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May 23, 2007

Little ship, large achievements

Tucked away in St Mary Overy dock, adjacent to Southwark Cathedral, is a replica of Sir Francis Drake's flagship on his epic voyage around the world 1577 to 1580. She is an exact replica in all her dimensions and when you see her you are compelled to wonder what manner of men would risk their very lives sailing her along the route they did. Even more interesting is the fact the Drake sailed north as far, possibly, as the island chain leading to the Bering Straits in an attempt to find a passge home across the top of the continent. When he was driven south again, he carried out repairs to his ship somewhere in the vicinity of modern San Francisco before setting off across the Pacific. He had captured so much treasure that he had no choice but to jettison his normal ballast (and cannon balls according to some accounts) and had the ship ballasted with the treasure. It is said that Queen Elizabeth the First received £6 million worth of treasure, having allowed Sir Francis to quietly remove his share before her commissioners (Tax Collectors) arrived. It is also said that his share was almost £1.5 million - in those days!

The replica Golden Hind sits afloat in her dock at St Mary Overy in London.

No wonder the Spanish King was a little upset with him. In fact the circumnavigation was a necessity as the Spanish had a fleet out looking for him in the South Atlantic and to prevent his return via the Cape Horn route.

The ship herself is very small, only ninety feet overall and the "Admiral's" cabin is certainly not on the scale of Nelson's quarters on HMS Victory, being in part shared with his other officers. Only the Master had a tiny cabin on the poop aft of the helmsman's position. The crew, again reputedly around 80 men and boys, slept and lived wherever they could find space, generally under the forecastle or - in really cold climates - in the hold itself.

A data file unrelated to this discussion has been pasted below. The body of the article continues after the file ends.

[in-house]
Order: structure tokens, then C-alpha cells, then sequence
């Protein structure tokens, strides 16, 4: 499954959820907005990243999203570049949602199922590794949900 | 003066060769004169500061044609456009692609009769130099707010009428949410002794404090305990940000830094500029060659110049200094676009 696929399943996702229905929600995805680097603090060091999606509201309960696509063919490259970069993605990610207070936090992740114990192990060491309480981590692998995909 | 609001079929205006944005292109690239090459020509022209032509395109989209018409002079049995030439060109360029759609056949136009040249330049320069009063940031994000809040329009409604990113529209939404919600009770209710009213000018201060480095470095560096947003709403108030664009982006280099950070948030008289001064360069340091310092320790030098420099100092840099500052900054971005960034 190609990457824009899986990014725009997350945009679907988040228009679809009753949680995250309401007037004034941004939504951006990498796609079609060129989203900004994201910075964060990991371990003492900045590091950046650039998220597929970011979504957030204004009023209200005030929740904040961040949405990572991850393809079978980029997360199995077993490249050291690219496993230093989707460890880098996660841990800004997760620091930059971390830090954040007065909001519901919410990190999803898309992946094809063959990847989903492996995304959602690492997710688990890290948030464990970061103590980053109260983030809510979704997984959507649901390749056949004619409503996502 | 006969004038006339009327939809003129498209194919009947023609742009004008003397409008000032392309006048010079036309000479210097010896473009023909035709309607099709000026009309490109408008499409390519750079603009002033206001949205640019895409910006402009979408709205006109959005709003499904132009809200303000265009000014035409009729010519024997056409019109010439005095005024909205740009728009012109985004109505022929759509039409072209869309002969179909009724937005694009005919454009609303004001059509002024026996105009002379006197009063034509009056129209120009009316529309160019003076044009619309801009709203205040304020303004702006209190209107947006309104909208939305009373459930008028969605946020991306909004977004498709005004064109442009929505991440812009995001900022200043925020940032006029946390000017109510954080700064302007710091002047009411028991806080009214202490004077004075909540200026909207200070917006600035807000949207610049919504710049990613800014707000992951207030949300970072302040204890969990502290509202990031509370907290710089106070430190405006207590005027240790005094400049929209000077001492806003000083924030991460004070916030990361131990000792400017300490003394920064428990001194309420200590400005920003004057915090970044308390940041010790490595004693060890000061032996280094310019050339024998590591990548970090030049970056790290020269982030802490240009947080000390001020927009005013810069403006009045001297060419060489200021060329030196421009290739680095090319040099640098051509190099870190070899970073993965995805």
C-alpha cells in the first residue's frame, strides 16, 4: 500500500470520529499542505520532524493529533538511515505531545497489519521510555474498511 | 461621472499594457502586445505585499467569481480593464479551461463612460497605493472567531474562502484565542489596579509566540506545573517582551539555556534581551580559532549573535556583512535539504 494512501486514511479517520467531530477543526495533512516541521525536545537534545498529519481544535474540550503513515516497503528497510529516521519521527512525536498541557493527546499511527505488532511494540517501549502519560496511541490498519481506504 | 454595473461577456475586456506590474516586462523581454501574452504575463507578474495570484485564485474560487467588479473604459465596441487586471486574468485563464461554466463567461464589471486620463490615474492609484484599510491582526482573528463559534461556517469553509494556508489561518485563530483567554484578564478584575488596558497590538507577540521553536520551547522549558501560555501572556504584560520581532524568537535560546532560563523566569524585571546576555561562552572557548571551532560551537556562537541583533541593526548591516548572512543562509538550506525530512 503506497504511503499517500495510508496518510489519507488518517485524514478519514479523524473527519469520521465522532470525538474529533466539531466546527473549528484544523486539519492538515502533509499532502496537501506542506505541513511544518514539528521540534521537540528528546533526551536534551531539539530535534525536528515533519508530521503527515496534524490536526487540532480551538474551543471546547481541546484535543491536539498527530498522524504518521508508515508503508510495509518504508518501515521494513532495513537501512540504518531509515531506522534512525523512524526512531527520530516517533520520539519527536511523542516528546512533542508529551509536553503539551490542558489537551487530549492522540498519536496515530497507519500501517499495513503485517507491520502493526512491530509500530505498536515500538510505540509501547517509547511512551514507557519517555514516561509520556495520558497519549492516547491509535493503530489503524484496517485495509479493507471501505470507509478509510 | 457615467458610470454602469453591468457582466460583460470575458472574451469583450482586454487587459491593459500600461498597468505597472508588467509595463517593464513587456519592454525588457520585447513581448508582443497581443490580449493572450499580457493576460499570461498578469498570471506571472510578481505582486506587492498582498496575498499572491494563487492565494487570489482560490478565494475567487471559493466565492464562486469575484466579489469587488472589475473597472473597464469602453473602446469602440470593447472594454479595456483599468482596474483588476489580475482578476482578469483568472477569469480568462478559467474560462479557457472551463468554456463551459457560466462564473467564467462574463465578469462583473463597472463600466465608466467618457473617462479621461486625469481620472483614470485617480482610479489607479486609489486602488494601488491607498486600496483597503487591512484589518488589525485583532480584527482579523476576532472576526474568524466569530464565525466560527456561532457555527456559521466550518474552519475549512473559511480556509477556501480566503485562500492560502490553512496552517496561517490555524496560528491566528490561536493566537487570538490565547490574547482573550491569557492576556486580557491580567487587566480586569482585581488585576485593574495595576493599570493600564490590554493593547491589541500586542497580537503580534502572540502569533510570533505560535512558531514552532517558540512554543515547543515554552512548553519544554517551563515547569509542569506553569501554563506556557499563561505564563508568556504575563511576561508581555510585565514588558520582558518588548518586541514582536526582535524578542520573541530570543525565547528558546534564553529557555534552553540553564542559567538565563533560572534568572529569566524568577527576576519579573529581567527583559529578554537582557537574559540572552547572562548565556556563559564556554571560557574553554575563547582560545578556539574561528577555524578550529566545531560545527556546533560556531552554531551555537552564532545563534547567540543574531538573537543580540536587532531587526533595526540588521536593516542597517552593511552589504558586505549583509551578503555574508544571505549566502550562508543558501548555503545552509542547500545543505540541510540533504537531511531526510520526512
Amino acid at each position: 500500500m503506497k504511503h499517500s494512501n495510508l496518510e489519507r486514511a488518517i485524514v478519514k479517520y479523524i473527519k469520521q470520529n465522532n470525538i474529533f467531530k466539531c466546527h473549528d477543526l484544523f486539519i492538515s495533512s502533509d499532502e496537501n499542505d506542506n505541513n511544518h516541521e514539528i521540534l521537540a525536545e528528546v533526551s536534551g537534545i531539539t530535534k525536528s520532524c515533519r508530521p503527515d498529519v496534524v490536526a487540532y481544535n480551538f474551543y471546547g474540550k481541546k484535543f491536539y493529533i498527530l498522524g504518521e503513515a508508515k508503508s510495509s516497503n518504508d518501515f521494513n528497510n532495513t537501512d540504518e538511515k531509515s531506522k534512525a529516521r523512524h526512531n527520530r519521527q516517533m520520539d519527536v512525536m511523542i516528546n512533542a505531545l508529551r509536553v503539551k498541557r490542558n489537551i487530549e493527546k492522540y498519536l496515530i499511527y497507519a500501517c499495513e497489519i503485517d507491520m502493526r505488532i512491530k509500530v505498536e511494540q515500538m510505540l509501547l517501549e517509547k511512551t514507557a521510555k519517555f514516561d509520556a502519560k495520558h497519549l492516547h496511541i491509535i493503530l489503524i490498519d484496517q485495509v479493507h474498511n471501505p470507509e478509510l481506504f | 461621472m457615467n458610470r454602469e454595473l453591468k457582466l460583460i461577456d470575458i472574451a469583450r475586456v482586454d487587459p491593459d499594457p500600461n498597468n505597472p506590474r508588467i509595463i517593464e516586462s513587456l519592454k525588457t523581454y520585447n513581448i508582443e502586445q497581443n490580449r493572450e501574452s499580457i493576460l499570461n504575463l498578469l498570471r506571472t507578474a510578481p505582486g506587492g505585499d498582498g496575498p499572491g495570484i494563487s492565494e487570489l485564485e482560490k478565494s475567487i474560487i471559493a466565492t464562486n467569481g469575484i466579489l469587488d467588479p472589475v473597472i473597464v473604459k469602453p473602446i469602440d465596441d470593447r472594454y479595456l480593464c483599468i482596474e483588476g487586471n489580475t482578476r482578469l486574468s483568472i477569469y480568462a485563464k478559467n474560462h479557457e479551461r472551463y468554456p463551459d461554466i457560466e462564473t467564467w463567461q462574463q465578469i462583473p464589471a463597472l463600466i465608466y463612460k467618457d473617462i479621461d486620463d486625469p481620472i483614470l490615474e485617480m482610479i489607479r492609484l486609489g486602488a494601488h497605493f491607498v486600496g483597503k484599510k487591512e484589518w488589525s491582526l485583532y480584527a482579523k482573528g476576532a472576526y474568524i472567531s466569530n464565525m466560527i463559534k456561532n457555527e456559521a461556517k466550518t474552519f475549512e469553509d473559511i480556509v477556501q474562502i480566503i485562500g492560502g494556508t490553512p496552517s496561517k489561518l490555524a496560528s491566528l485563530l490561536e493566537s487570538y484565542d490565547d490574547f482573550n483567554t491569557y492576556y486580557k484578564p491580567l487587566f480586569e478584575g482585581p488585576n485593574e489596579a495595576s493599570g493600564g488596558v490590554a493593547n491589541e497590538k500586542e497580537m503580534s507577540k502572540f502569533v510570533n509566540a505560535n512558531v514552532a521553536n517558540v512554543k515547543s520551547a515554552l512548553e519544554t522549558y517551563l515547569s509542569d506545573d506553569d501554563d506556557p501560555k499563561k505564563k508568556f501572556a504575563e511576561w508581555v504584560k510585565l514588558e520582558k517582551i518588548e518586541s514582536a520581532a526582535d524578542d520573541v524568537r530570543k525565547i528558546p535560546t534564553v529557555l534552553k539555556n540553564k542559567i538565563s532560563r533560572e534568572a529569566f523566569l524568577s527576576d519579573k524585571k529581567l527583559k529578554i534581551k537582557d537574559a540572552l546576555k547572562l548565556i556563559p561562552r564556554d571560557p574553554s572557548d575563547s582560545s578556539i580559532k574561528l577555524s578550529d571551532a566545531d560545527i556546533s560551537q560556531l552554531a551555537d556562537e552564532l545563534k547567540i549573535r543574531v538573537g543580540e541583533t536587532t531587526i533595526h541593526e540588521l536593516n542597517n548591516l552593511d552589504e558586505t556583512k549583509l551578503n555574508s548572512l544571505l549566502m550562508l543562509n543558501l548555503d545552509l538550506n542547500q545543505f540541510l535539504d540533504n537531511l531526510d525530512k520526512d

One feature of these ships which we would find very difficult to deal with is the smell. Elizabethan sailors were required, under the Queen's Regulations for Ships being in fashion of War upon the Sea, was that half hogsheads had to be lashed to the gunwales and kept full of urine. Canvas "beaters" had to be kept near these to allow the crew to use them, soaked first in the urine, to extinguish any fire. With no toilet facilities it was common for the crew to use the bilges in bad weather for all other waste disposal. More than enough said!

The achievement in sailing a ship like this around the world, going the "wrong" way round Cape Horn is nothing short of Herculean. The prevailing winds and currents make it much easier to sail from West to East around the Horn, going the other way is simply asking for trouble. To do so in a single ship in the face of enemy ship's hostile locals and without a single friendly port to take refuge in in a crisis speaks of men of remarkable endurance and courage.

Posted by The Gray Monk at May 23, 2007 09:16 PM

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Could you please contact me a I would like to ask you somee details about what camera you used together with what lense you used to take the photos of the replic Golden Hind and the Victory.

I was in Portsmouth last year and took similar photos but they came out nowhere near as good as yours and I would like to pick your brains to improve my picture taking.



Posted by: Murray Rzepecki at June 21, 2007 02:40 AM